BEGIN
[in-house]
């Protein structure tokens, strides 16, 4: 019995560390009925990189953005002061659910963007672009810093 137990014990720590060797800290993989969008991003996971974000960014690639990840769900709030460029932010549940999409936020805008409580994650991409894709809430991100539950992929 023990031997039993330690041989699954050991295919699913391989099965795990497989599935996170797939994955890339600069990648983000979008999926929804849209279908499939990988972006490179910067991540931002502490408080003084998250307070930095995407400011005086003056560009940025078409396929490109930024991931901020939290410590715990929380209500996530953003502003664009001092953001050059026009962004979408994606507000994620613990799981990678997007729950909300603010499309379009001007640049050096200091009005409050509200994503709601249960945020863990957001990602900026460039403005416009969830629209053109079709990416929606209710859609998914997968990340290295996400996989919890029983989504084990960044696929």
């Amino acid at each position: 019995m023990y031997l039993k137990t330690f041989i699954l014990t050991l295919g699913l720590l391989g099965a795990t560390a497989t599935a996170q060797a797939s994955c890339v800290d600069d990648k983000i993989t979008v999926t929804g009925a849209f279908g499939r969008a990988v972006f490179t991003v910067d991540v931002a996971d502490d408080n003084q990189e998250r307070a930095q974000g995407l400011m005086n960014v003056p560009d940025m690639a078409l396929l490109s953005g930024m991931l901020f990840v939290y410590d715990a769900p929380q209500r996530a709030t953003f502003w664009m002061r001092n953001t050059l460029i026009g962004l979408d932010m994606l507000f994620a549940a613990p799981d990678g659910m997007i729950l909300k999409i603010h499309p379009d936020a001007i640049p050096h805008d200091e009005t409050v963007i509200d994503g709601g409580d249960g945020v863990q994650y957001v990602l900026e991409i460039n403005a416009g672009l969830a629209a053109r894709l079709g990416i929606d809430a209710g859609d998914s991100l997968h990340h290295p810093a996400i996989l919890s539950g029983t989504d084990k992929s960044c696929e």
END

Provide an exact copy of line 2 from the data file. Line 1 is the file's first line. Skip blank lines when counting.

């Protein structure tokens, strides 16, 4: 019995560390009925990189953005002061659910963007672009810093 137990014990720590060797800290993989969008991003996971974000960014690639990840769900709030460029932010549940999409936020805008409580994650991409894709809430991100539950992929 023990031997039993330690041989699954050991295919699913391989099965795990497989599935996170797939994955890339600069990648983000979008999926929804849209279908499939990988972006490179910067991540931002502490408080003084998250307070930095995407400011005086003056560009940025078409396929490109930024991931901020939290410590715990929380209500996530953003502003664009001092953001050059026009962004979408994606507000994620613990799981990678997007729950909300603010499309379009001007640049050096200091009005409050509200994503709601249960945020863990957001990602900026460039403005416009969830629209053109079709990416929606209710859609998914997968990340290295996400996989919890029983989504084990960044696929």